Father Karban's weekly scripture column...

Matthew deliberately puts Sunday’s Gospel (Mt 4:12-23) at the beginning of his writing. Immediately after Jesus’ baptism and temptation, the evangelist has Him embark on His public ministry by “walking along the Sea of Galilee” and calling His first four disciples.

Matthew begins by telling his Jewish-Christian community that the start of Jesus’ ministry was as much a cause for rejoicing as was the temporary Assyrian withdrawal from Galilean territory during First-Isaiah’s prophetic ministry. “The people who walked in darkness have seen a great light,” Isaiah had then proclaimed; “upon those who dwelt in the land of gloom a light has shone” (Is 8:23-9:3).

But there are two differences. Jesus’ arrival isn’t as short-lived as the Assyrian departure. And unlike Isaiah’s oracle, Jesus’ message doesn’t revolve around someone leaving; it’s rooted in someone being present. “The reign of God,” He announces, “is so close you can stick out your hand and touch it.” In other words, “God is here, working in your everyday lives.”


There’s just one problem: Only those who have reformed their lives — totally changed their value systems — will be able to perceive the power of God around and within them.
Matthew shows what it means to “reform your life” by vividly describing the first step in changing one’s values. As Jesus walks along the shore, He suddenly tells Simon and Andrew, “Follow me, and I will make you fishers for people.” Their response is just as sudden: “Immediately they left their nets and followed Him.” Jesus repeats the call for the Zebedee brothers, who also leave their boat, nets and father, and quickly follow Him.

Jesus asks the four to make a 180-degree psychological turn. They’re to give up everything and everyone that gives them security — anything that would keep them from really living — to reject the job and family ties which are important in their lives, and follow Jesus. Only after their heart, mind and senses are purged by the freedom which accompanies discipleship, will they be able to experience God’s reign flourishing around them.

The second reading (I Cor 1:10-13, 17) fits perfectly into this concept. Paul addresses a phenomenon which occurs only in those Christian communities which refuse to reform: factions. The Apostle always expects his churches to “be in agreement, that there be no division,...the [the members] be united in the same mind and purpose.” Such characteristics are the most evident sign the communities are experiencing and living in God’s kingdom.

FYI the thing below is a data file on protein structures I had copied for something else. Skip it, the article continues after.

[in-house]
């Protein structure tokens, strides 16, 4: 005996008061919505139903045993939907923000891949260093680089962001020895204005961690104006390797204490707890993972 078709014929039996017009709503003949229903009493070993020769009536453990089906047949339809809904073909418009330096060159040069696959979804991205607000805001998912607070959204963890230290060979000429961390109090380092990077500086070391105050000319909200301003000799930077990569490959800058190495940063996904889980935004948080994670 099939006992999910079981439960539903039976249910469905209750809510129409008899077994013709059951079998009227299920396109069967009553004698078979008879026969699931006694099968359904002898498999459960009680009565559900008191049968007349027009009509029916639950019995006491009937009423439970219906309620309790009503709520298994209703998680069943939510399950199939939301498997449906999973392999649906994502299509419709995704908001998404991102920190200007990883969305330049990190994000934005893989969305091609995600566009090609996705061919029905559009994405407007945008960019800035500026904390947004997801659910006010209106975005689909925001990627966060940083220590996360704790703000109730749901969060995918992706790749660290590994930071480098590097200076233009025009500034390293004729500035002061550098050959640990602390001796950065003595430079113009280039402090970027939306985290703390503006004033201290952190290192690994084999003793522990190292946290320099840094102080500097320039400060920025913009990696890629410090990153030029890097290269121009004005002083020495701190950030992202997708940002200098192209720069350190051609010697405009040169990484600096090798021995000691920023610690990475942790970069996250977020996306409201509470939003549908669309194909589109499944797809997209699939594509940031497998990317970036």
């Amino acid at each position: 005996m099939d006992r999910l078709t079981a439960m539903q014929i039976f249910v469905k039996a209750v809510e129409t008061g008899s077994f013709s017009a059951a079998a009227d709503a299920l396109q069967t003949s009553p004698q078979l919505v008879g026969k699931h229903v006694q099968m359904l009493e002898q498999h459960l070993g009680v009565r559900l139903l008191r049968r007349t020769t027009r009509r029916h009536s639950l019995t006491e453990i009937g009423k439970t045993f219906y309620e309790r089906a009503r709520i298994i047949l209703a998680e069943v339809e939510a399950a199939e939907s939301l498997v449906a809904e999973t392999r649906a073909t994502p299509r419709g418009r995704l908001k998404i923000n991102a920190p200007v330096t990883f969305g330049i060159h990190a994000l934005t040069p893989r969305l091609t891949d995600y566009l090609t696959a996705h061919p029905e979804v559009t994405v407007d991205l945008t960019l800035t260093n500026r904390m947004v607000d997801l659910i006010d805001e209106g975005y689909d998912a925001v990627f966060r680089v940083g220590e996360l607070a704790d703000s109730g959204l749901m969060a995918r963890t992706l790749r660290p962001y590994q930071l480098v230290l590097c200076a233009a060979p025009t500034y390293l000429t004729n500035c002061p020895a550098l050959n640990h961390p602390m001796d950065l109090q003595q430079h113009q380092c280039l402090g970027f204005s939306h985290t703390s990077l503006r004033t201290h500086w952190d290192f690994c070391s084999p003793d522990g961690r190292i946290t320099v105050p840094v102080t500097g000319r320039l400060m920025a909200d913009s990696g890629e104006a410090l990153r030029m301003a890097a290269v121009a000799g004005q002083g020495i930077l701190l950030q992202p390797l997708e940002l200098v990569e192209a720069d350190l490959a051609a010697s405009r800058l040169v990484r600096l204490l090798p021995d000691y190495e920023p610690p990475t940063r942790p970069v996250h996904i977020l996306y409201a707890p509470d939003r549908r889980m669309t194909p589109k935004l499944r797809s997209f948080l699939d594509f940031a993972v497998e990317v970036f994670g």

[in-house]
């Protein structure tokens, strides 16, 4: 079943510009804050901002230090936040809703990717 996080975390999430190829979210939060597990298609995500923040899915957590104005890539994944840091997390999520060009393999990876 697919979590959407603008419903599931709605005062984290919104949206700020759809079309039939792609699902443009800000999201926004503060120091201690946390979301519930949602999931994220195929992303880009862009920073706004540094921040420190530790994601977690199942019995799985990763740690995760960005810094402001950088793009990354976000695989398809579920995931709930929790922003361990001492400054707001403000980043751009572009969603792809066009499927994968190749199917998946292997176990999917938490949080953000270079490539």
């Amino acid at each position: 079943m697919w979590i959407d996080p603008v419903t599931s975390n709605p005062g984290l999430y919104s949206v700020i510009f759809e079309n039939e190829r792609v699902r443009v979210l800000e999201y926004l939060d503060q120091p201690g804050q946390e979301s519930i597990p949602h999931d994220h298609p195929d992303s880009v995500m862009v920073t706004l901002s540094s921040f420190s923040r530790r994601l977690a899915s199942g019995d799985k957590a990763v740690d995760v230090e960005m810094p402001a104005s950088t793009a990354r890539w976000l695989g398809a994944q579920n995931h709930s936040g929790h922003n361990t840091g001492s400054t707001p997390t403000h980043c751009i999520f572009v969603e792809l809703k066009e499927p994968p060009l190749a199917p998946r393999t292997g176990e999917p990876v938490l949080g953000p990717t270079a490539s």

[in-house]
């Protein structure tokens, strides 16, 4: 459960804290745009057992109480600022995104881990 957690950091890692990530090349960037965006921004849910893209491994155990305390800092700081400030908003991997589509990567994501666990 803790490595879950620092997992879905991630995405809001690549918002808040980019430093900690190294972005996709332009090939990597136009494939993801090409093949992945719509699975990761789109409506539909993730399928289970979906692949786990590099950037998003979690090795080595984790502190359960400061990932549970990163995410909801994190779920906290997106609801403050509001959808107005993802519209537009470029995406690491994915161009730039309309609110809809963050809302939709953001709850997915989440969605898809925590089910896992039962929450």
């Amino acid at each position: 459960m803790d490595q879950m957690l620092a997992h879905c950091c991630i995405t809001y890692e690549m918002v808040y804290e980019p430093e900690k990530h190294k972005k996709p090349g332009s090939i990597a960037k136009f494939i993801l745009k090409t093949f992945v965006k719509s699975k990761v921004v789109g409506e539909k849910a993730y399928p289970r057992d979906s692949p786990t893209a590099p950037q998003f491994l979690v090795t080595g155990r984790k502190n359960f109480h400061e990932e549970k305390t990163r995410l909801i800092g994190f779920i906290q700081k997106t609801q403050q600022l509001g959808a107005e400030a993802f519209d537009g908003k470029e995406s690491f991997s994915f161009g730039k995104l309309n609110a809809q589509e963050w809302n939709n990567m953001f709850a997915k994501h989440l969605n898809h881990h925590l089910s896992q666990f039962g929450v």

This unity has yet to be achieved in Corinth. Factions abound, with some of the divisions actually rooted in the beginnings of faith, springing from people’s veneration of the persons who first evangelized them. “One of you will say,” Paul writes, “‘I belong to Paul,’ another, ‘I belong to Apollos,’ still another, ‘Cephas has my allegiance.’” In frustration, Paul seems to yell out, “I belong to Christ!”

Those who truly belong to Christ would have reformed their lives by accepting “the cross of Christ.” In this situation, they would have demonstrated their willingness to die with Jesus by rejecting the safety of their individual factions and taking the risk of uniting with one another. Paul asks them to spurn the security which comes from past associations and groups, and to discover the security which springs from joining, right here and now, with others in a common quest to follow Jesus, wherever He leads them.

Coming from a religious tradition which, until recently, made few ecumenical or interfaith gestures, we aren’t accustomed to defining discipleship in terms of unity. We’ve been content to stay in the relative safety of our “faction” and throw theological rocks at those who cower in the safety of their factions.
Shouldn’t Jesus’ constant call to reform drive us to look more critically at some of our expressions of faith, especially those expressions which keep us from dying enough to join with other Christians in making Jesus’ dream of complete unity a reality in our lifetime? What a change of value systems that would be!